The defending Stanley Cup champion Colorado Avalanche cascade into the United Center this evening in… sixth place in the Central Division. They’ve dealt with injuries all over their roster this season and have played the fewest games (39 – same as the Blackhawks) in the division, but the way the Western Conference is shaping up they need to get on their horses at some point. With no Patrick Kane in the lineup (he’s doubtful), we’ll see how the Blackhawks’ youngsters compete against a struggling, getting desperate team with championship experience. And there are the trade rumors that will float around the outside of the game conversation tonight as well.
- Ben Pope at the Chicago Sun-Times wrote a good story about Sam Lafferty transitioning to a more conservative game this season after playing a high-speed attack game last year, but still generating scoring chances for himself and teammates. It’s another case of a player talking about how the new coaching staff (and front office) are building a team with structure and a smart, analytical approach; that’s a clear departure from the wild west, praying for enough goals to win approach the team had under “coach” Jeremy Colliton.
- Lafferty’s had streaky season, which Pope notes in his scoring chances numbers at 5-on-5 per 60 varying over stretches this season. But the speed element is always there, and Lafferty has become a much more dependable player in the faceoff circle this season as well. As a guy who just wanted to get a long look in the NHL, he’s established himself as an NHL regular in Chicago. And, having watched a lot of Lafferty over the past two years, this quote in Pope’s story stood out.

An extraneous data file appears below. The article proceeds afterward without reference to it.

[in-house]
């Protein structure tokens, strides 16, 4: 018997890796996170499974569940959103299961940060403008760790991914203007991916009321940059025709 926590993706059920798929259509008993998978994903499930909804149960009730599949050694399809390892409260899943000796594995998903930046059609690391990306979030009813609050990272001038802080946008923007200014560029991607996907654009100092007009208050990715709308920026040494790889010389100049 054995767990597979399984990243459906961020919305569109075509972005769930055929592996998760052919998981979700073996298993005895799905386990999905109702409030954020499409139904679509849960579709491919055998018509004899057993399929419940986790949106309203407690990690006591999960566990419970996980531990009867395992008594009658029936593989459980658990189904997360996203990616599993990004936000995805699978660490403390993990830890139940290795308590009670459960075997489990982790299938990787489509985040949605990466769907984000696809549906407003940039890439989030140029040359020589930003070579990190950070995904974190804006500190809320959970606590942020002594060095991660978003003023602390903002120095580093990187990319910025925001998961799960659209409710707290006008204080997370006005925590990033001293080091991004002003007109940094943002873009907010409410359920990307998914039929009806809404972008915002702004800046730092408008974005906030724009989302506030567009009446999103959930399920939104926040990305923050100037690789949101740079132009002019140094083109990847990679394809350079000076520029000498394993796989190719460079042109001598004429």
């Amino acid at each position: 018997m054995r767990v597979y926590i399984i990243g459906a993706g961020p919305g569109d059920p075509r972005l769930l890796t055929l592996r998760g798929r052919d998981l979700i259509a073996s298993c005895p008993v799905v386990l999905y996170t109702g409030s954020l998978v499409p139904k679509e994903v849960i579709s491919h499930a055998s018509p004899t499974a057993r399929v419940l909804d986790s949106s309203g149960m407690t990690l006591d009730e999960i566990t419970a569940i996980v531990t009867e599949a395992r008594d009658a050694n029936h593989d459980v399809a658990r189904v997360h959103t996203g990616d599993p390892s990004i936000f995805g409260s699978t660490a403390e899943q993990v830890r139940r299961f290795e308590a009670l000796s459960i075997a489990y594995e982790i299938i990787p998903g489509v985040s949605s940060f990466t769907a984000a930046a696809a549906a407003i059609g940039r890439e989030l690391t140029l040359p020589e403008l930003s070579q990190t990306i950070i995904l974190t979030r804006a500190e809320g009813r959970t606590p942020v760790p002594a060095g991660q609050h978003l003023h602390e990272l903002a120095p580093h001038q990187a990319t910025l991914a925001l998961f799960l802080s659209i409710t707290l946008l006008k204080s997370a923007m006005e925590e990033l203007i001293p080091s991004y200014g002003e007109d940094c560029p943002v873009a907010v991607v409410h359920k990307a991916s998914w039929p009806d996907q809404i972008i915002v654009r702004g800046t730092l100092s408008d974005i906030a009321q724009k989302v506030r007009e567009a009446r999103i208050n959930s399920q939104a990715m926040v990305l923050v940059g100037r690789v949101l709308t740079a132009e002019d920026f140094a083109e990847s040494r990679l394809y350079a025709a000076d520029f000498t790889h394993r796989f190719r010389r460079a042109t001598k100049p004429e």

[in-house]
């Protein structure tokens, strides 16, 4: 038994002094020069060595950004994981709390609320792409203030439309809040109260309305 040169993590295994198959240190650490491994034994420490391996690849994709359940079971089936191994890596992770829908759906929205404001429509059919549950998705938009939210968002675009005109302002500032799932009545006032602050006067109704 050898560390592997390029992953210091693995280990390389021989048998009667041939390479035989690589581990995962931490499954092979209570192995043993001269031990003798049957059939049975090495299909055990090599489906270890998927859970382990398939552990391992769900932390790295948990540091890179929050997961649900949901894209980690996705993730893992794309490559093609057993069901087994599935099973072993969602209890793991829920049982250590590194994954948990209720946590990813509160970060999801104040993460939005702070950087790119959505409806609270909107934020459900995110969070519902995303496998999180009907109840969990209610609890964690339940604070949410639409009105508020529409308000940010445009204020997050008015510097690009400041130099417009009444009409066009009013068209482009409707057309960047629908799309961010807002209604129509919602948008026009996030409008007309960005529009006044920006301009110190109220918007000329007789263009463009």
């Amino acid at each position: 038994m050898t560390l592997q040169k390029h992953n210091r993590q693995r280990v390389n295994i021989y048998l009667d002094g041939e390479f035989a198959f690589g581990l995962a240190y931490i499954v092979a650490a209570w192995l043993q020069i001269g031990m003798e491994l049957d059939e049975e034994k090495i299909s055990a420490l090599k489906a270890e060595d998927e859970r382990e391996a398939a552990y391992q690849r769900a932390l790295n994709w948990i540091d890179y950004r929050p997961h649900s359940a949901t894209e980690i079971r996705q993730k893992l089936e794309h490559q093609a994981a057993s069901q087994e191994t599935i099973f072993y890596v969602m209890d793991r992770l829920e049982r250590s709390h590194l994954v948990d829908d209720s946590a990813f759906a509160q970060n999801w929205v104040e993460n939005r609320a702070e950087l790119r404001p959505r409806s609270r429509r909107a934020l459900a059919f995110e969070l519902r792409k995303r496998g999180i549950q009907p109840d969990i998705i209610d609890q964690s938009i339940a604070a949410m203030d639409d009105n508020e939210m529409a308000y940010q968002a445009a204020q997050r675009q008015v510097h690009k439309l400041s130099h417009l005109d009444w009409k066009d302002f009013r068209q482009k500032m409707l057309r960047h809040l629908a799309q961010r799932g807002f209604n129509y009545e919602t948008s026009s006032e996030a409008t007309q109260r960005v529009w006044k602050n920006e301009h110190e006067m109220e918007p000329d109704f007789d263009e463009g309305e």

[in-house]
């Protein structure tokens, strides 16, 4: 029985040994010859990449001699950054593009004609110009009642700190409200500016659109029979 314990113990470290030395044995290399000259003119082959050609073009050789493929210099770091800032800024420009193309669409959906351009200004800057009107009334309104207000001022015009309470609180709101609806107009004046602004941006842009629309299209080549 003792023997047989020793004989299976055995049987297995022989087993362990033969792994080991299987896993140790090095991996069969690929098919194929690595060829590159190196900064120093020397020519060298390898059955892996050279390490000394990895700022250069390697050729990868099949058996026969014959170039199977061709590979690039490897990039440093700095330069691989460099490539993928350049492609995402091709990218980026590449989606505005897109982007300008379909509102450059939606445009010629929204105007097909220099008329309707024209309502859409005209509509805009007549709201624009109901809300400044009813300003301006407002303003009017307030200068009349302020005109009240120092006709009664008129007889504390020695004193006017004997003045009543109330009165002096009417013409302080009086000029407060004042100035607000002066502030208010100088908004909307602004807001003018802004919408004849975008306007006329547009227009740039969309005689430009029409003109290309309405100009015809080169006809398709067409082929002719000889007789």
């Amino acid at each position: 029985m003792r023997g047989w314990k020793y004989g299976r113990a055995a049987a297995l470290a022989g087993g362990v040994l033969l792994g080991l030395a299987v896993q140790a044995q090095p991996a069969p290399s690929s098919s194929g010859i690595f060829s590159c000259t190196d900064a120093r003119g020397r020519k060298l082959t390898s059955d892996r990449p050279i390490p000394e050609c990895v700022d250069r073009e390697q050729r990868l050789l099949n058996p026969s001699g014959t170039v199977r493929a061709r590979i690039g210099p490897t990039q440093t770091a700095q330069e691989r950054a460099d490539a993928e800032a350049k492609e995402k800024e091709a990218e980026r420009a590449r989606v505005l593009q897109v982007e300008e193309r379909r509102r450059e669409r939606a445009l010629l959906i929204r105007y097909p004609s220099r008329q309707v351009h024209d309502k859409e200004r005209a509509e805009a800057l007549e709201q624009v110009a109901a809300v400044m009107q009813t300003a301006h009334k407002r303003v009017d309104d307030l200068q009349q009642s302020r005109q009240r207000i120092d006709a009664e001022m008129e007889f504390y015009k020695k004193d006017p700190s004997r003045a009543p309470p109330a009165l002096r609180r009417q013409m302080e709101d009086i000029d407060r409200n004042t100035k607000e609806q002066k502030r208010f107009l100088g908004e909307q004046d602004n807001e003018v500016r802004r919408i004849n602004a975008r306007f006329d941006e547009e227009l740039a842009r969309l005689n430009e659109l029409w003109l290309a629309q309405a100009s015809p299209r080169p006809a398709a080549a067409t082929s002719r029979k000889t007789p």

“[I was] maybe a little riskier last year,” Lafferty told Pope. “I’m trying to put pucks in smarter places this year, where we can get them back and [I can] be a little more consistent that way. But if I get a chance to take someone wide, I’m definitely going to do it.”
- Full disclosure: sometimes I see stories that focus on “what could they have been if they kept the band together?” and just pass because: a) why try to re-write history when you can’t change the reality we’re in now?, and b) why remind me of the departures of popular players so many people liked? But this story at The Athletic by Scott Powers and Shayna Goldman was a terrific, analytics-driven deep dive into what the Blackhawks might have been had they kept the players who left beginning with Brandon Hagel just before the trade deadline last year.
- For the purposes of their discussion, they brought Hagel, Alex DeBrincat, Dylan Strome, Dominik Kubalik, Kirby Dach, Erik Gustafsson and Riley Stillman back. Using The Athletic’s GSVA model — with the caveat that players on other rosters’ GSVA may not have directly translated to the dynamics on this rebuilt roster the same way they’ve played out in their new cities — they broke out how much the last-place Blackhawks might have improved with all of our old friends still wearing the Indian head. The result? Honestly, I was surprised. And it supports general manager Kyle Davidson’s decisions to rip off the bandaid and go all-in for Connor Bedard.
When you add up the GSVA, this team would be at a collective value of 8.0, which would put them 28th in the league. They finished in 27th last season. By trading or not re-signing DeBrincat, Dach, Gustafsson, Hagel, Kubalik and Stillman, the Blackhawks gave up 4.76 additional wins, based on the model.
This was ultimately Davidson’s fear if he brought back the same group. He worried the Blackhawks wouldn’t be good enough to make the playoffs, but also not bad enough to be in the running for a top-three draft pick. You can argue he should have kept DeBrincat or whomever else, or gotten more back for those assets that would help speed up their turnaround. But if the goal was to tank and potentially draft Bedard, Davidson seemed to make the right choice.